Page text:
Serve Sekt at temperatures between 43 and 46°F (6-8°C). Red styles are an exception. They taste better when they’re slightly warmer. Aim for 50-54°F (10-12°C).

Should You Decant Sekt?

You should never decant Sekt. If you expose it to air, it will rapidly lose its aromas as well as its bubbles. Better serve it right after uncorking the bottle.


Keep your bottles in a dark and cool place, protected from sunlight and temperature changes. You should also make sure that you don’t expose them to the vibration that a washing machine or similar devices create. Also, beware of unpleasant aromas. Strong smells from heating oil or cleaning chemicals might invade a bottle via the cork and harm the sparkling wine’s taste. So keep these substances away. Always store your bottles standing up.

Can Sekt Be Aged?

In general, Sekt cannot be aged. When a bottle leaves the winery, it is ready to be consumed. It won’t get better if you store it for years. Thus, better drink it soon after buying it.

There are some exceptions, though. High-quality sparklers with a decent level of acidity might get better with age. Especially Rieslings from the Rheingau or Mosel regions have some aging potential.

Can Sekt Go Bad?

The chances are high that Sekt loses its aromas over time, especially if it is a low-quality sparkling wine. So do not keep it longer than a couple of months before drinking it. High-quality styles might be exceptions and last for a couple of years.

How Long Does Sekt Last When Open?

As soon as you open a bottle, its CO2 will very quickly escape. The same is true for its characteristic aromas. For this reason, you should consume it as soon as possible. When resealed with a bottle stopper, you can store it for one or two days in the fridge. But if you keep it longer, it won’t be enjoyable anymore.

By the way: Placing a spoon in the opening of the bottle won’t help preserve sparkling wine. Unfortunately, this advice belongs to the category of legends.


As Sekt is a common drink for stand-up receptions, you can pair it with various types of finger food. Dry or brut styles are excellent matches for salty snacks like olives or salted nuts. They also work with spicy dishes, for instance, from Indian or Asian cuisine.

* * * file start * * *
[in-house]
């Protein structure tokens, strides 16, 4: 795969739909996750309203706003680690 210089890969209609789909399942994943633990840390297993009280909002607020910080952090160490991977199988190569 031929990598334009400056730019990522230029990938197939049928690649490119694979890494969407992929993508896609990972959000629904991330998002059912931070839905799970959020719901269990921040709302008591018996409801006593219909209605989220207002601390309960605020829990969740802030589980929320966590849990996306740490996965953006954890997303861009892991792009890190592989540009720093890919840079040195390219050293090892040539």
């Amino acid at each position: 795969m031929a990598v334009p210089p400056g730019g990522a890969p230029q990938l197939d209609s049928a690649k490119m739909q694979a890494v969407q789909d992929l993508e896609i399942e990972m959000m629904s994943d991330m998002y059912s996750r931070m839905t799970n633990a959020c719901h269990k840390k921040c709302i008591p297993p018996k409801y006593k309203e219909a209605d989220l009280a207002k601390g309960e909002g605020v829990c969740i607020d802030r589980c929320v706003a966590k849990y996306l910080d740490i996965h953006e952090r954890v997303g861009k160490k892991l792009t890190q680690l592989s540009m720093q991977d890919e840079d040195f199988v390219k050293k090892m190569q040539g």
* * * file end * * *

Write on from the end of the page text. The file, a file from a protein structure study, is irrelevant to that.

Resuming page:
Sweet styles are great with light desserts as long as they aren’t much sweeter than the wine. Fruits are great: Sekt with strawberries is simply delicious (especially with your favorite person joining the meal). Also, consider nut cakes, sponge cakes, and cinnamon-flavored dishes as food pairings for dessert.

Even better than sweet desserts might be combinations with cheese, especially soft cheeses like Brie or Camembert. More intense blue cheeses such as Roquefort can be great pairings, too.


Due to the many different styles and nomination systems, finding the right sparkler can be challenging. If you’re eager to taste the essence of the German sparkling wine, look for a Sekt b.A. or a Winzersekt. You can find decent styles from 15 USD per bottle of 750ml – at least in Germany. Unfortunately, it isn’t easy to find them in the United States or other parts of the world. It might be worth asking your local specialties retailer whether they have something in stock.

White Styles

Fitz-Ritter Riesling Extra Trocken Sekt

  • type: white, sparkling
  • origin: Pfalz, Germany
  • varietal: Riesling
  • alcohol: 12.5%

Maximin Grünhaus Mosel Riesling Brut Sekt 2018

  • type: white, sparkling, Vintage
  • origin: Mosel, Germany
  • varietal: Riesling
  • alcohol: 12.5%

Bernhard Rheinhessen Riesling Brut Sekt 2015

  • type: white, sparkling, Vintage
  • origin: Rheinhessen, Germany
  • varietal: Riesling
  • alcohol: 12.0%

Rosé Styles

Lothar Kettern Spätburgunder Rosé Sekt

  • type: rosé, sparkling
  • origin: Mosel, Germany
  • varietal: Pinot Noir
  • alcohol: 12.5%

Sekthaus Raumland Rosé Prestige Brut Sekt

  • type: rosé, sparkling
  • origin: Rheinhessen, Germany
  • varietal: Pinot Noir
  • alcohol: 12.0%

Von Buhl Pfalz Rose Brut Sekt 2017

  • type: rosé, sparkling, Vintage
  • origin: Pfalz, Germany
  • varietal: Pinot Noir
  • alcohol: 12.5%


Sekt is an interesting example of a beverage that is very popular on a regional level but could not gain an international reputation. Even the high-quality styles made with the same methods as French champagne were not able to rise to global fame. But with the quality offensive that German sparkling winemakers started a couple of years ago, this might change soon. If you want to try Sekt before the mainstream gets into it, this is the time to get a bottle.